So, on a lark, he wrote to each of the 10 Supreme Court justices (including O’Connor) with this request:

I’m a screenwriter in New York City, and am writing to see if you might be willing to assist me in a project that involves a unique constitutional issue. 

My latest screenplay is a comedy about Maine seceding from the United States and joining Canada. There are parts of the story that deal with the legality of such an event and, of course, a big showdown in the Supreme Court is part of the story.

At the moment my story is a 12 page treatment. As an architect turned screenwriter, it is fair to say that I come up a bit short in the art of Supreme Court advocacy. If you could spare a few moments on a serious subject that is treated in a comedic way, I would greatly appreciate your thoughts. I’m sure you’ll find the story very entertaining.

I told Dan he was nuts. I told him his letter would be placed in the circular file. And then Scalia wrote back. Personally. Explicitly rejecting the right to secede:

I am afraid I cannot be of much help with your problem, principally because I cannot imagine that such a question could ever reach the Supreme Court. To begin with, the answer is clear. If there was any constitutional issue resolved by the Civil War, it is that there is no right to secede. (Hence, in the Pledge of Allegiance, “one Nation, indivisible.”) Secondly, I find it difficult to envision who the parties to this lawsuit might be. Is the State suing the United States for a declaratory judgment? But the United States cannot be sued without its consent, and it has not consented to this sort of suit.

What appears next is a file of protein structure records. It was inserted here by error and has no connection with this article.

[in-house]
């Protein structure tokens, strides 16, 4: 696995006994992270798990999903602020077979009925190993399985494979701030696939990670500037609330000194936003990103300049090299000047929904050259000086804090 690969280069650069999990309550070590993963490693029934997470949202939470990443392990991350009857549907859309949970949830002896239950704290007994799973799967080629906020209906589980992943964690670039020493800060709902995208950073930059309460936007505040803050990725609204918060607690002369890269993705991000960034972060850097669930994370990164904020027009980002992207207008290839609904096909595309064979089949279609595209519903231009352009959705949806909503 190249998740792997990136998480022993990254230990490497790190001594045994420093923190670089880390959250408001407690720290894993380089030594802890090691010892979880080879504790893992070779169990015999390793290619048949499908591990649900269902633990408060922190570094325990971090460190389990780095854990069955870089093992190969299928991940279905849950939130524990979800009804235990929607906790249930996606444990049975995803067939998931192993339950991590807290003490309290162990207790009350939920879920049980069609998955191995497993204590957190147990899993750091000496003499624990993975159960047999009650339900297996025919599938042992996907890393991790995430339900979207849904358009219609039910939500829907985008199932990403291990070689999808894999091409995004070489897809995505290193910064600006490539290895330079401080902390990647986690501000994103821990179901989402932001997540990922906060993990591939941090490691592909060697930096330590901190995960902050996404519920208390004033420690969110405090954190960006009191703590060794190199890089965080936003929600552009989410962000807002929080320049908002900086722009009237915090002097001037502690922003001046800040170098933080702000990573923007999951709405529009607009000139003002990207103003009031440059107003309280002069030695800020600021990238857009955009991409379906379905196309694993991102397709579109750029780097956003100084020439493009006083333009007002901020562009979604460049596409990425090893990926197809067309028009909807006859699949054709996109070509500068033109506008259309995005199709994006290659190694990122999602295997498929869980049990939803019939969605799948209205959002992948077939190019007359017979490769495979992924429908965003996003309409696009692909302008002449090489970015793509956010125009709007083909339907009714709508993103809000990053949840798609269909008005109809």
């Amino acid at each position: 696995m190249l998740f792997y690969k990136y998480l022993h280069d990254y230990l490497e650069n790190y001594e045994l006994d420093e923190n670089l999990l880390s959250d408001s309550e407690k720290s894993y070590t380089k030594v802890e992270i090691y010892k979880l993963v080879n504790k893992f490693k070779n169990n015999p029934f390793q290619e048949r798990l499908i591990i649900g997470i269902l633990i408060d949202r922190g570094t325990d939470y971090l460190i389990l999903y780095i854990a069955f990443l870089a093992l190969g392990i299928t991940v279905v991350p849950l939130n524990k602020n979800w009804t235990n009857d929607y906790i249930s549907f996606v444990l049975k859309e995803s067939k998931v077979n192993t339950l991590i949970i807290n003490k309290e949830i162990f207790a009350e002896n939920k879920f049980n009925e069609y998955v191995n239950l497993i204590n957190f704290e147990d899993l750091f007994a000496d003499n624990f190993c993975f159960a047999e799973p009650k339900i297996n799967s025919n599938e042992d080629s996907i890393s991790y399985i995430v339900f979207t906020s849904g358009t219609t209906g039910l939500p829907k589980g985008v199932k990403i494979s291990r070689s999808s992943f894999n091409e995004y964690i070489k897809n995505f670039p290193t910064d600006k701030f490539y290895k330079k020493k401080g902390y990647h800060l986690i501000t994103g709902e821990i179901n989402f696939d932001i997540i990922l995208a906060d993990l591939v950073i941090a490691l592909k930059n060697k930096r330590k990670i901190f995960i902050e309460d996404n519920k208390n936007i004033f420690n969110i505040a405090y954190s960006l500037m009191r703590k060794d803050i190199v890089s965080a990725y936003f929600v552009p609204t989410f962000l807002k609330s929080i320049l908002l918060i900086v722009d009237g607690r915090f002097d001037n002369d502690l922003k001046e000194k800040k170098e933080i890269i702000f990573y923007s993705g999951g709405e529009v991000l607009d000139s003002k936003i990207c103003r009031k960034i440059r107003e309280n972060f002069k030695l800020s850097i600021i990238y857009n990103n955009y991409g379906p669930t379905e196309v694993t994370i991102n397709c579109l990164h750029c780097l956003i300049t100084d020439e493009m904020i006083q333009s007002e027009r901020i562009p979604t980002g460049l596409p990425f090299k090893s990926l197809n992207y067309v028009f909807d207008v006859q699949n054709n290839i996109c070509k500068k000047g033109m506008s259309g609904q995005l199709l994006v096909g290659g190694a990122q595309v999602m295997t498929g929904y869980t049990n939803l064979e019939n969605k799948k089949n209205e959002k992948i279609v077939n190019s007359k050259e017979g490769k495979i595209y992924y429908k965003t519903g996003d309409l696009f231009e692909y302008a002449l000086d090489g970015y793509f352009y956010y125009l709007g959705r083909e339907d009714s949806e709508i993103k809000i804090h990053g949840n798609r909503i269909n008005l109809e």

I am sure that poetic license can overcome all that — but you do not need legal advice for that. Good luck with your screenplay.

So there you have it. At least one vote solidly on record as saying that there is no right to secede. And it likely comes from a place the right wing secessionists most wanted to have a vote.

And yes, Dan still needs an agent. Because writing great scripts isn’t enough if you don’t know The Powers That Be on the other coast. And, for what it’s worth, his now-completed script of Maine joining Canada is better than his award-winning one about a mis-adventure in space.

(Update:Welcome new readers…there seems to be a fair share of incoming to this little joint)

Update #2 -

Update #3: In November 2013, in the wake of the Obama-Romey election, this posting returned to the news.

Elsewhere on the issue of secession:

  • Secession in the Air (Patrick Buchanan)

    No, it is not 1860 again. 

    But with all the talk of the 10th Amendment, nullification and interposition, states rights and secession — following Gov. Rick Perry’s misstatement that Texas, on entering the Union in 1845, reserved in its constitution a right to secede — one might think so.

Nearly one-third of Georgia Republicans would be in favor of leaving the United States, its polling shows. Pause here for any ironic thoughts about the party of Abraham Lincoln that suddenly spring to mind.

  • Glenn Beck: Secession or Suicide (Jason Linkins @ Huffington Post)

    But you can’t convince me that the founding fathers wouldn’t allow you to secede. The Constitution is not a suicide pact. And if a state says, I don’t want to go there, because that’s suicide, they have a right to back out. They have a right. 

  • Texas v. White a Roadblock To Secession; But It Might Also Provide an Escape Route (Brian Stanley @ Lew Rockwell)

    In the 1868 case of Texas v. White, 74 U.S. (7 Wall.) 700, a case dealing with the title to some U.S. bonds, the Supreme Court ruled that Texas’, and hence the South’s, attempted secession in 1861 was unconstitutional. But the opinion also contained some wording that might give secessionists a way around White.